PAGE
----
Short versus standard treatment with pegylated interferon alfa-2A plus ribavirin in patients with hepatitis C virus genotype 2 or 3: the cleo trial
- Fabrizio Mecenate†1,
- Adriano M Pellicelli†2Email author,
- Giuseppe Barbaro†4,
- Mario Romano†3,
- Angelo Barlattani†5,
- Ettore Mazzoni†6,
- Maria Elena Bonaventura†7,
- Lorenzo Nosotti†8,
- Pasquale Arcuri†9,
- Antonio Picardi†10,
- Giorgio Barbarini†11,
- Cecilia D'Ambrosio†2,
- Amerigo Paffetti†12,
- Arnaldo Andreoli†2,
- Fabrizio Soccorsi†2 and
- the Club Epatologi Ospedalieri (CLEO) Group
© Mecenate et al; licensee BioMed Central Ltd. 2010
Received: 15 June 2009
Accepted: 19 February 2010
Published: 19 February 2010
In patients with chronic hepatitis C virus (HCV) genotype 2 or 3, 24 weeks' treatment with pegylated interferon alfa (PEG-IFN-alpha) and ribavirin induces a sustained virological response (SVR) in almost 80% of cases. Evidence suggests that a similar response rate may be obtained with shorter treatment periods, especially in patients with a rapid virological response (RVR). The aim of this study was to compare the efficacy of 12 or 24 weeks of treatment in patients with chronic HCV genotype 2 or 3 and to identify patients suitable for 12 weeks treatment.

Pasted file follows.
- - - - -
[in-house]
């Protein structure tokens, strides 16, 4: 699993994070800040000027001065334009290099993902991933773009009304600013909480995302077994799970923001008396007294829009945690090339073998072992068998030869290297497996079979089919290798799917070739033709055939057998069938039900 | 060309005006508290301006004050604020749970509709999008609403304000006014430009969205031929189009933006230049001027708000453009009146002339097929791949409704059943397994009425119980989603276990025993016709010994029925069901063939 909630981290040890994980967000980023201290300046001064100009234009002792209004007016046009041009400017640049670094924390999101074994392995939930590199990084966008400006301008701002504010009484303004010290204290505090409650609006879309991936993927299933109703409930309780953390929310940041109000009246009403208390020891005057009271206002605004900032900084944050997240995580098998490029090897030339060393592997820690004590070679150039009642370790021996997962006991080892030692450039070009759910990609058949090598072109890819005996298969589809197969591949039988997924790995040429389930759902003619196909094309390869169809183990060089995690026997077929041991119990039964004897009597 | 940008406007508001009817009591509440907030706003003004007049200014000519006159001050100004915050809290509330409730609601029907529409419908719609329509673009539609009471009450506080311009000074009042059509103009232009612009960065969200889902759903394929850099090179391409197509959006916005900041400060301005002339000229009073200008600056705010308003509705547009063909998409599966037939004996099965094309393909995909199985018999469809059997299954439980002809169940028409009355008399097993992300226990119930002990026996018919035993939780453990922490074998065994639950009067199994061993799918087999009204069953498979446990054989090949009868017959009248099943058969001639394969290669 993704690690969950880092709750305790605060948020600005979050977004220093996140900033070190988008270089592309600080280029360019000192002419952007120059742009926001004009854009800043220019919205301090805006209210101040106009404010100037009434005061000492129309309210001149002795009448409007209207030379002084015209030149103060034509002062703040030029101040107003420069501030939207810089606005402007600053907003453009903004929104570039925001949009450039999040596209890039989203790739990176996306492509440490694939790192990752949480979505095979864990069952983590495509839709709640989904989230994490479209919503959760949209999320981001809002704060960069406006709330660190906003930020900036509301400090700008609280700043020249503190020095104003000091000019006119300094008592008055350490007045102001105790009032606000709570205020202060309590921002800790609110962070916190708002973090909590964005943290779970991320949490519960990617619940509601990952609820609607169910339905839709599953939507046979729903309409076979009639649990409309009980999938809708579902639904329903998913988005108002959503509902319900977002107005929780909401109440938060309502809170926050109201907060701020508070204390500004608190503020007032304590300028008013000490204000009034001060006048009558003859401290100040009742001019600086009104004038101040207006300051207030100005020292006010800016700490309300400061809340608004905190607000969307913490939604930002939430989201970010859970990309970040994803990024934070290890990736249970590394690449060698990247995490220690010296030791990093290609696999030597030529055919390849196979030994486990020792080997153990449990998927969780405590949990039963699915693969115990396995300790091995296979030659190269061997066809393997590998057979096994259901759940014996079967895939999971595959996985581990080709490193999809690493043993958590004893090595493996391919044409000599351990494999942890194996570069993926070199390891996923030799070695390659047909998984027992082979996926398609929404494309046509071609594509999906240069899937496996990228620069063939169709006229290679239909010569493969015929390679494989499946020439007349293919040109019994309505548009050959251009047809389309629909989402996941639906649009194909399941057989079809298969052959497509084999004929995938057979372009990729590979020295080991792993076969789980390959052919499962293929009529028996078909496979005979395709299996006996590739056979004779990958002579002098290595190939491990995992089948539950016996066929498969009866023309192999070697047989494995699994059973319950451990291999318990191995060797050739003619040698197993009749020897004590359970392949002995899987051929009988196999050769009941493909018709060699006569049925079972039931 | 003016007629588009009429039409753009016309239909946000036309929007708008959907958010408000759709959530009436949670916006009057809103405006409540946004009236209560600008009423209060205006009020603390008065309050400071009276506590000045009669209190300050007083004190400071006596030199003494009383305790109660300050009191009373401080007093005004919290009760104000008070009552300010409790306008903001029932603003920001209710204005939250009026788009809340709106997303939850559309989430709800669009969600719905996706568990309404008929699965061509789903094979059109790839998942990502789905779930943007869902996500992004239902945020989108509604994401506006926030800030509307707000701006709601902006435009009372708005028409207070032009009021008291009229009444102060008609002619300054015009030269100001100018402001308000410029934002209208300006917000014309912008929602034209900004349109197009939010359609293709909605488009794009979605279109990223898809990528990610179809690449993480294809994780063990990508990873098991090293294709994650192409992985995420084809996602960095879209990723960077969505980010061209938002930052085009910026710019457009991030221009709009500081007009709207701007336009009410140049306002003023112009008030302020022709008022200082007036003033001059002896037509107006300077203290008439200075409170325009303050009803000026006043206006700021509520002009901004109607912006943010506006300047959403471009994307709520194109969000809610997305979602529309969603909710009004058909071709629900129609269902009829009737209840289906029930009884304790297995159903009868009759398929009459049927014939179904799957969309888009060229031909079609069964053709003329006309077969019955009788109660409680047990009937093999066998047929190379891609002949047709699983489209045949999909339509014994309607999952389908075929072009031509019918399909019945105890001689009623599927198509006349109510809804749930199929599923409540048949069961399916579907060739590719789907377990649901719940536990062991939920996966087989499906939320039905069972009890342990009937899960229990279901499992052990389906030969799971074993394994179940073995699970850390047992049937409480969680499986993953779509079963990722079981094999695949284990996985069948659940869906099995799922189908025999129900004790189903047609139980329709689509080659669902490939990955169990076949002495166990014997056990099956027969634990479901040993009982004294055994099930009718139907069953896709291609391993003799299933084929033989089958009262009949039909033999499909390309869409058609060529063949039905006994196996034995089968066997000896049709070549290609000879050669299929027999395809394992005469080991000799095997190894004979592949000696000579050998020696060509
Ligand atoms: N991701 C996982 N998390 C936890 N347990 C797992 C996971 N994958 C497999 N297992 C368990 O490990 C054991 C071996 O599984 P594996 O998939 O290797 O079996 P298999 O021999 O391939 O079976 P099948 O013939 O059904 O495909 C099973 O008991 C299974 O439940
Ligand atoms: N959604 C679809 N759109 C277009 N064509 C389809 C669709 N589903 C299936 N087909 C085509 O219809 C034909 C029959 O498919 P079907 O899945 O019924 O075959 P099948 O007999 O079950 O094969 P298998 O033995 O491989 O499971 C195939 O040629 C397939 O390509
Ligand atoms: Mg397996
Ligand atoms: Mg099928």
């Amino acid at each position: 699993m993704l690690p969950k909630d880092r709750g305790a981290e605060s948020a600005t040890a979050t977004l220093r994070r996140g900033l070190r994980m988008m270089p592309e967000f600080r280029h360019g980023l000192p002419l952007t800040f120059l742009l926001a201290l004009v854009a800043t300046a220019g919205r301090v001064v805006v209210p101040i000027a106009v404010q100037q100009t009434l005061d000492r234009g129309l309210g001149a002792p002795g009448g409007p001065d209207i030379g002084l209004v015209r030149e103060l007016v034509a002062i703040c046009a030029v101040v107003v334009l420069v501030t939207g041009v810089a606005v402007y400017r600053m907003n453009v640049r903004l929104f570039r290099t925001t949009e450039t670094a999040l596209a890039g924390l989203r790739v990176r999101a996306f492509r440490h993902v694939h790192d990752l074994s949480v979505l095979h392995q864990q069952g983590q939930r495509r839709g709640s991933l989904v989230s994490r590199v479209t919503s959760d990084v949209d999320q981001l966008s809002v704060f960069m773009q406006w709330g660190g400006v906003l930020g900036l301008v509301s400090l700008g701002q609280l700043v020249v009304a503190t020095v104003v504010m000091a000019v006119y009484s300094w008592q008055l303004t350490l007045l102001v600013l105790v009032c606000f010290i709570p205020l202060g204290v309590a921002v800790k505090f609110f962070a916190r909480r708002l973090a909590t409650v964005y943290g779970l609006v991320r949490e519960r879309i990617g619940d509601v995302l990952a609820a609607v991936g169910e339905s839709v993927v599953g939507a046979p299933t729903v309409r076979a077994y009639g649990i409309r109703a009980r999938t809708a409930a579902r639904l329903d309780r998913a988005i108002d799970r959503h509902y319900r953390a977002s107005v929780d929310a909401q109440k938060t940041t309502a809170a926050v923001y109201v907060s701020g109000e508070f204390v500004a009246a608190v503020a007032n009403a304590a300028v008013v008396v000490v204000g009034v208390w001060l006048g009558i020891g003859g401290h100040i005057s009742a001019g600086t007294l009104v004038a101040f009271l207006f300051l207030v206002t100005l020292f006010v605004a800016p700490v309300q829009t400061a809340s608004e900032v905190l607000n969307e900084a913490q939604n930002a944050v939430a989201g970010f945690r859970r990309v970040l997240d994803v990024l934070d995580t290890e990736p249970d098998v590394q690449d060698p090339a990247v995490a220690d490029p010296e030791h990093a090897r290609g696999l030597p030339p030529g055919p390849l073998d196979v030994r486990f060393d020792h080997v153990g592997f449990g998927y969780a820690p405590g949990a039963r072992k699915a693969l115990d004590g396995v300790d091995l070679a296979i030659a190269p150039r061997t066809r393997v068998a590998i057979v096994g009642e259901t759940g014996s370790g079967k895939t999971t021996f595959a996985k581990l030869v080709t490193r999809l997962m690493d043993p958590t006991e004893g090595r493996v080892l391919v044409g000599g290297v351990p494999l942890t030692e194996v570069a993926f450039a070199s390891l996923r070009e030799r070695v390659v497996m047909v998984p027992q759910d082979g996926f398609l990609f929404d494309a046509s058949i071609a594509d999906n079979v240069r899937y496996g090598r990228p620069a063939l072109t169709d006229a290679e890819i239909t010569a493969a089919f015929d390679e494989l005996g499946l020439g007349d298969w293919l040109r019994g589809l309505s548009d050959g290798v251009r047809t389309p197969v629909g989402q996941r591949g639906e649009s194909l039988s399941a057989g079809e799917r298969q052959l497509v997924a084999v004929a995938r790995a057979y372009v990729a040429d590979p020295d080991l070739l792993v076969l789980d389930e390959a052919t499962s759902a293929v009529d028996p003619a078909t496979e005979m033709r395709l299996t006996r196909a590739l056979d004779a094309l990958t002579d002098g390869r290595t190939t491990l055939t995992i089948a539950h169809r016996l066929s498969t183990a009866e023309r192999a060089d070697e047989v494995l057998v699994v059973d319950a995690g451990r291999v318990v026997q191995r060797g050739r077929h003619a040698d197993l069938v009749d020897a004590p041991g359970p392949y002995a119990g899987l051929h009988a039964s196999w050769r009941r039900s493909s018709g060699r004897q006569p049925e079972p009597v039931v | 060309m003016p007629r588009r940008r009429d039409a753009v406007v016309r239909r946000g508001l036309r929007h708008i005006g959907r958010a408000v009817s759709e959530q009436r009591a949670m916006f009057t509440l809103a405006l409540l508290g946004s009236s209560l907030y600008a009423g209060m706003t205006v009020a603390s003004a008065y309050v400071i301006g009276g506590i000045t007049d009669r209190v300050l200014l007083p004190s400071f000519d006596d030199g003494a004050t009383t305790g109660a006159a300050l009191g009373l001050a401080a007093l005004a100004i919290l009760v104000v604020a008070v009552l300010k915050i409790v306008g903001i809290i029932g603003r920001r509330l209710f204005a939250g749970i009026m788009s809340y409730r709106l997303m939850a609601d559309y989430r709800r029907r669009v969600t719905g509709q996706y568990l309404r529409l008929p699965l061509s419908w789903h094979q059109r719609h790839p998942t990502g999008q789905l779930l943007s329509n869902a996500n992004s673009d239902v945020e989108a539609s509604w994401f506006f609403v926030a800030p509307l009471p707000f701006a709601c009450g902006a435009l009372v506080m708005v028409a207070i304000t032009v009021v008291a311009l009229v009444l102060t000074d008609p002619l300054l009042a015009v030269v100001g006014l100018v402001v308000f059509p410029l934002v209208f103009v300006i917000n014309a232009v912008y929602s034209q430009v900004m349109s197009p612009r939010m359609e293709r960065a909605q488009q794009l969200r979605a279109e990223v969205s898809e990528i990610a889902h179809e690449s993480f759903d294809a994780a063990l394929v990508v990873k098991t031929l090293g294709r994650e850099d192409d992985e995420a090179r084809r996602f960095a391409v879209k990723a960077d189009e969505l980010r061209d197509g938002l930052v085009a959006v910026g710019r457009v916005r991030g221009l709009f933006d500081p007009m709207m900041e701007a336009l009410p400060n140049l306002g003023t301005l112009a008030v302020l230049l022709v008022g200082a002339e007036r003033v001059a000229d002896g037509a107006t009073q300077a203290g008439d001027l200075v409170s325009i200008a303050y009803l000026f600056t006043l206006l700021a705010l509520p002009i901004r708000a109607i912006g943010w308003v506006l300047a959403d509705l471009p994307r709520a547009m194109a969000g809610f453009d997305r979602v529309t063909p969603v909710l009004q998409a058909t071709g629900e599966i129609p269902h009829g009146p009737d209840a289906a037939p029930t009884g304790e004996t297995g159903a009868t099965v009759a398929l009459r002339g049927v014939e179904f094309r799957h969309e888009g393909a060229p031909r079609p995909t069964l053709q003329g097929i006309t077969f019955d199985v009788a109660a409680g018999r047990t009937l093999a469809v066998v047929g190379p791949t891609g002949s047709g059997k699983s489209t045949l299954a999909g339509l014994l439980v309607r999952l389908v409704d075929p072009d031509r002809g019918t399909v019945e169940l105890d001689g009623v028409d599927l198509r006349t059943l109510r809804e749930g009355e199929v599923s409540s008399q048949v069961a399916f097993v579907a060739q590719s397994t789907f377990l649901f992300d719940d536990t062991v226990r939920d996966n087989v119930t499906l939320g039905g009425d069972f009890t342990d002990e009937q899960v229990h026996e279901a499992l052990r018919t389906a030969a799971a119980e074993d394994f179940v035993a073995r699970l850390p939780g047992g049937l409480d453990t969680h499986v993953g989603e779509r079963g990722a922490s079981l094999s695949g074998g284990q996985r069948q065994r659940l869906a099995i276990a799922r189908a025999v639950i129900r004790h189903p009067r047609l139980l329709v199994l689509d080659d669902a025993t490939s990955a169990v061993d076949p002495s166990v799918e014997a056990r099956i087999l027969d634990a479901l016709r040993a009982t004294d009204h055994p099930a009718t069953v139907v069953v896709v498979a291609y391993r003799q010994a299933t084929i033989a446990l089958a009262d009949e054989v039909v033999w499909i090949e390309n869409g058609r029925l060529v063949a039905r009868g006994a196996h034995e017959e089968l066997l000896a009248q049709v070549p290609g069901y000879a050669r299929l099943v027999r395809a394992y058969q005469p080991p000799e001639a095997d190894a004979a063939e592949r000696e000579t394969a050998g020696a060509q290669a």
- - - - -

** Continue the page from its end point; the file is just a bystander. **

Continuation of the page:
Two hundred and ten patients received PEG-IFN-alpha-2a (180 ug/week) and ribavirin (800-1200 mg/day) for 4 weeks. Patients with a RVR (HCV RNA not detectable) were randomized (1:1) to either 12 (group A1) or 24 (group A2) weeks of combination therapy. Patients without a RVR continued with 24-weeks' combination therapy (group B). HCV RNA was monitored at weeks 4, 8, 12, and 24, and at week 24 post-treatment.
At study end, end of treatment response (ETR) was observed in 62 (86%) patients of group A1 and in 55 (77%) patients of group A2 (p < 0.05) Relapse rate was 3% each in groups A1 and A2, and 6% in group B. Among patients with a HCVRNA test 24 weeks after the end of treatment, SVR was observed in 60 (83%) of group A1 patients and in 53 (75%) of group A2 patients. Rapid virological response, low baseline HCV RNA levels, elevated alanine aminotransferase levels and low fibrosis score, were the strongest covariates associated with SVR, independent of HCV genotype. No baseline characteristic was associated with relapse.
In HCV patients with genotype 2 or 3, 12-week combination therapy is as efficacious as 24-week therapy and several independent covariates were predictive of SVR.
Trial number ISRCTN29259563